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The Current Landscape of Oncogene Targeted Therapies (ESMO and WCLC Recap)

*October 2022*

There was a focus on treating EGFR-positive NSCLC that has progressed after being treated with currently approved EGFR targeted therapies, with several presentations of new drug combinations and new EGFR targeted therapies.

  • Data from the CHRYSALIS-2 trial was presented looking at giving a combination of the new EGFR inhibitor called Lazertinib, the EGFR and MET targeted therapy Rybrevant (amivantamab)and chemotherapy to treat EGFR-positive NSCLC that had progressed after previous treatment with approved EGFR inhibitors. We saw promising results with an overall response rate of 50% including responses for patients who had their cancer spread to the brain.
  • Very early phase trial data was presented where a combination treatment with the EGFR targeted therapies Tagrisso (osimertinib) and Portrazza (necitumumab) along with the HER2 inhibitor trastuzumab was used to treat EGFR-positive NSCLC that was no longer responding well to standard targeted therapies. There was initial evidence that some patients might respond to treatment and the combination will be reviewed further in a larger trial.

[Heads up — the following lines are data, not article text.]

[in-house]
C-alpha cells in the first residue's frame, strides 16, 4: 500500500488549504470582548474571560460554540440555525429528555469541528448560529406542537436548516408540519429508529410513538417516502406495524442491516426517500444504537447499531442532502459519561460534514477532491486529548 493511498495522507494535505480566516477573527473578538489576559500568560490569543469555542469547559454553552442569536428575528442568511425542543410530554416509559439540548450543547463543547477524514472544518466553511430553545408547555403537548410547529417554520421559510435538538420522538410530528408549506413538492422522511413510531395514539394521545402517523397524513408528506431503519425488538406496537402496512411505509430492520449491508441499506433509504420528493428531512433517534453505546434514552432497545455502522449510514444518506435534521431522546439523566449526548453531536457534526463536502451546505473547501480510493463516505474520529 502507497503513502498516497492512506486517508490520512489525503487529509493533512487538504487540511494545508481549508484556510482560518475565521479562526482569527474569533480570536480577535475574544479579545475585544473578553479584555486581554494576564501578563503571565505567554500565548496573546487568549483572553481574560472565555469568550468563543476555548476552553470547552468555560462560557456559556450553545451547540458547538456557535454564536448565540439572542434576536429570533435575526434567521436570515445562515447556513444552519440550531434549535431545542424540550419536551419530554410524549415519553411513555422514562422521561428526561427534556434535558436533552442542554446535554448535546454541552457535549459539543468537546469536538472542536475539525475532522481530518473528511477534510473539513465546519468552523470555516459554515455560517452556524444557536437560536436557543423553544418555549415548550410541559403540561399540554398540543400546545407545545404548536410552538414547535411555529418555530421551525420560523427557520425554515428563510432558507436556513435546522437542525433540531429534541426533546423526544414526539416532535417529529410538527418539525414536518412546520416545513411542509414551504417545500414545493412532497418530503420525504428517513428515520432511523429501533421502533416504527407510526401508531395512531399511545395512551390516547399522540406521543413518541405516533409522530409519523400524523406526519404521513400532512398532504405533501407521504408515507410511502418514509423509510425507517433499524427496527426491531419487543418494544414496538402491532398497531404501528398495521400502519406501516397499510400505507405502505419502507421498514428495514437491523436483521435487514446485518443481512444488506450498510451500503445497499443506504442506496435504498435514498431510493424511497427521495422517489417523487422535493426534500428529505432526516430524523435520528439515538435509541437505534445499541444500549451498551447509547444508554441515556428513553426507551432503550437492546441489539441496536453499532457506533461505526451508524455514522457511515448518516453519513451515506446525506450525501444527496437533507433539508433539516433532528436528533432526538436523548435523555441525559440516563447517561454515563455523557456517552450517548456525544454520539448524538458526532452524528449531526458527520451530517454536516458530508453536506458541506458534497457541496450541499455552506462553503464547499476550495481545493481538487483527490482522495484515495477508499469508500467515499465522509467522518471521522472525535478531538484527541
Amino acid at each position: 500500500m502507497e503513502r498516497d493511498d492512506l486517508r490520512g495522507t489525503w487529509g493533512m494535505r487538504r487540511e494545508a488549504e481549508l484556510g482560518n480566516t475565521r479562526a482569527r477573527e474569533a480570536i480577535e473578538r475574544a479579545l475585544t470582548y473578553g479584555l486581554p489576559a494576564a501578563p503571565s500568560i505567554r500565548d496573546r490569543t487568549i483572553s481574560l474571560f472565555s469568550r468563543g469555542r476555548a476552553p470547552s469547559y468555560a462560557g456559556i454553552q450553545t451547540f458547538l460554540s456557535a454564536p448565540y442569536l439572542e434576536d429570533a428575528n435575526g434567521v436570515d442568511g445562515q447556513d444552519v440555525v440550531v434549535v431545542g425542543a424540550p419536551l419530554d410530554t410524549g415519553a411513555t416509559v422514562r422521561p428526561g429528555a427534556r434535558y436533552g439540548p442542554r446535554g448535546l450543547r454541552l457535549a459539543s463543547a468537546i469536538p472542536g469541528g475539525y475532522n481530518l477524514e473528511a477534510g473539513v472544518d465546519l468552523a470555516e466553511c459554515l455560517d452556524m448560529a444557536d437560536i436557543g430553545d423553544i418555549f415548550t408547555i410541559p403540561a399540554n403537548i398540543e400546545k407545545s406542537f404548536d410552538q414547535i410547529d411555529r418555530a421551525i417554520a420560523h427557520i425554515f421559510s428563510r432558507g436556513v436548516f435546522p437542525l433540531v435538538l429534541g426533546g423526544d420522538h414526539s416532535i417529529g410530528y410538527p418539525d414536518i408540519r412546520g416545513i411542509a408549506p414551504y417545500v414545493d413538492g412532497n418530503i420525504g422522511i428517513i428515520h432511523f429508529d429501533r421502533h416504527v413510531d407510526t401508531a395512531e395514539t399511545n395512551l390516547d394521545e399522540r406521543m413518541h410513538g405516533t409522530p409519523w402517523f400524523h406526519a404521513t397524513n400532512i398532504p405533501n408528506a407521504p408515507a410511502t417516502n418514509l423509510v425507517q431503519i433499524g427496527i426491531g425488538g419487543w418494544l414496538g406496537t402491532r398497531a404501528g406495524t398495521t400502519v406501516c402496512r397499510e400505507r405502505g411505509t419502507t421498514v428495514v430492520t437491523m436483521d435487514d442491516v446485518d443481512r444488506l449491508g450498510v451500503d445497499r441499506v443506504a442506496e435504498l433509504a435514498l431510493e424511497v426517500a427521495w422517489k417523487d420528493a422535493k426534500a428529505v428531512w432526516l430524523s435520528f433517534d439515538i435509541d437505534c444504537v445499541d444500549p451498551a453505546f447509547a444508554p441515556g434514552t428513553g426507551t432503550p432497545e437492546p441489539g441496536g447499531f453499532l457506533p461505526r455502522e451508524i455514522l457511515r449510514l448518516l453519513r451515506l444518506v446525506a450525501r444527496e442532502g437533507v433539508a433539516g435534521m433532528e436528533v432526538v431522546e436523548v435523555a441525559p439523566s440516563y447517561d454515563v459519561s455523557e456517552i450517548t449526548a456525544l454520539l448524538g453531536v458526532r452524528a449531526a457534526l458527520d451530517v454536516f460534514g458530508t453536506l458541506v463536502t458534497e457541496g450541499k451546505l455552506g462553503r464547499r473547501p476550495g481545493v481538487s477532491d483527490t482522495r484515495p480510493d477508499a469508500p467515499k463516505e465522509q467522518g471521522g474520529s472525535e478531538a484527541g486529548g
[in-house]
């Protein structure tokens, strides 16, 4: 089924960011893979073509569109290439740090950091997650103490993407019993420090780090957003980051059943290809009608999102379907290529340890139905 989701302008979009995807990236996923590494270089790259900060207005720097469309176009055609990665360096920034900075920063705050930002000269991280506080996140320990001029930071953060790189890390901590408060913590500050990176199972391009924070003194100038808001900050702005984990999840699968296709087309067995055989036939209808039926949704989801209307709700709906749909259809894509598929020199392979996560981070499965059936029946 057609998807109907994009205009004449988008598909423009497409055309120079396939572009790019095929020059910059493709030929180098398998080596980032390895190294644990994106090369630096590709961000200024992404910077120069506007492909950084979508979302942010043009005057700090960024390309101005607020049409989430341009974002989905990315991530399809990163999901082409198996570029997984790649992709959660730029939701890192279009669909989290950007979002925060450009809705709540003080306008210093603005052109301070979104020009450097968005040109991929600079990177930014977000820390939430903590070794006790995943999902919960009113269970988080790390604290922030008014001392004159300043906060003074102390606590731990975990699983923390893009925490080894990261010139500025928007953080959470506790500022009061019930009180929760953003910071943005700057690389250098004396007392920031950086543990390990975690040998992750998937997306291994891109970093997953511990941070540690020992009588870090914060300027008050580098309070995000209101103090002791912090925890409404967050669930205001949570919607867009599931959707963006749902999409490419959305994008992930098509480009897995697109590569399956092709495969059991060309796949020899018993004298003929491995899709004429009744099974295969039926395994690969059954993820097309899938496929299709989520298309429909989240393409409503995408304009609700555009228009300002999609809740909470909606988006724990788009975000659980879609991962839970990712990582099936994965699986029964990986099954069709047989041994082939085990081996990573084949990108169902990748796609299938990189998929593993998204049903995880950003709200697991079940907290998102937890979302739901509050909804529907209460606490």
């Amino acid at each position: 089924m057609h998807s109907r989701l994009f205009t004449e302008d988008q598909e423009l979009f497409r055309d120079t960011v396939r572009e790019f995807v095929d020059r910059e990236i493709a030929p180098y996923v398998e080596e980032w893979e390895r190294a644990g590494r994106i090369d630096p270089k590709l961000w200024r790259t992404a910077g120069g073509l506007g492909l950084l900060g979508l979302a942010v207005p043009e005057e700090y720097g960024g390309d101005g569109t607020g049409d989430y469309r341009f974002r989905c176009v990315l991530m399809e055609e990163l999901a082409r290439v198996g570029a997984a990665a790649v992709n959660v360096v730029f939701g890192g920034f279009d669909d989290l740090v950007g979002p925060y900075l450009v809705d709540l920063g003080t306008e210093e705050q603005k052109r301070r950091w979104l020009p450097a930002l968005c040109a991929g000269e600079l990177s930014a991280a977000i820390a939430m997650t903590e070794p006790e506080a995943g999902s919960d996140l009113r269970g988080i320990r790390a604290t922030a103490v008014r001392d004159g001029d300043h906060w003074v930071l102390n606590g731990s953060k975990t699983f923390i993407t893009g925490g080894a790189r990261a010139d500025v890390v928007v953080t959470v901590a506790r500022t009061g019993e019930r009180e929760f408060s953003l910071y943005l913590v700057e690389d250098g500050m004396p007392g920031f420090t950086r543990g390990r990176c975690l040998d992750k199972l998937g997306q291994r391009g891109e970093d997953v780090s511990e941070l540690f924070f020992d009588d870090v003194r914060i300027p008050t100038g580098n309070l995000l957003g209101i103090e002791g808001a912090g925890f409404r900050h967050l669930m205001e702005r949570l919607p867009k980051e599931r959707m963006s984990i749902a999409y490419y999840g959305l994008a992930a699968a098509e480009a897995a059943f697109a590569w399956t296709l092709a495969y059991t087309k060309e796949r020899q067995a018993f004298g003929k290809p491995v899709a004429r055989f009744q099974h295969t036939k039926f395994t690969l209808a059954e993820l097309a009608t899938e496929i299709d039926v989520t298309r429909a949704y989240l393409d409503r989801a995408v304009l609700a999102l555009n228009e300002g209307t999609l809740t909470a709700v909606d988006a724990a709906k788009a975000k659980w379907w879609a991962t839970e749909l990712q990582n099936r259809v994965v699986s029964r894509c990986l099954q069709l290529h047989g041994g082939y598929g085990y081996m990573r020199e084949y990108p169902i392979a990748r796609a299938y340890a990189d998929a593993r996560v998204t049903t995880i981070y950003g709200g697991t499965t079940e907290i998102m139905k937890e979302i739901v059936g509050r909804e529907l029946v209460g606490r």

• Early data was presented on BBT-176, a new EGFR inhibitor that was designed to specifically work when EGFR C797X and/or T790M mutations develop – which can be ways that EGFR-positive NSCLC can become resistant to currently approved EGFR targeted therapies. Newer EGFR inhibitors that were designed to work against mechanisms of resistance are often called “4th generation EGFR inhibitors.” Responses were seen in patients with EGFR-positive lung cancer that had stopped responding to other approved EGFR targeted therapies and had one or both mutations that can be associated with EGFR targeted therapy resistance.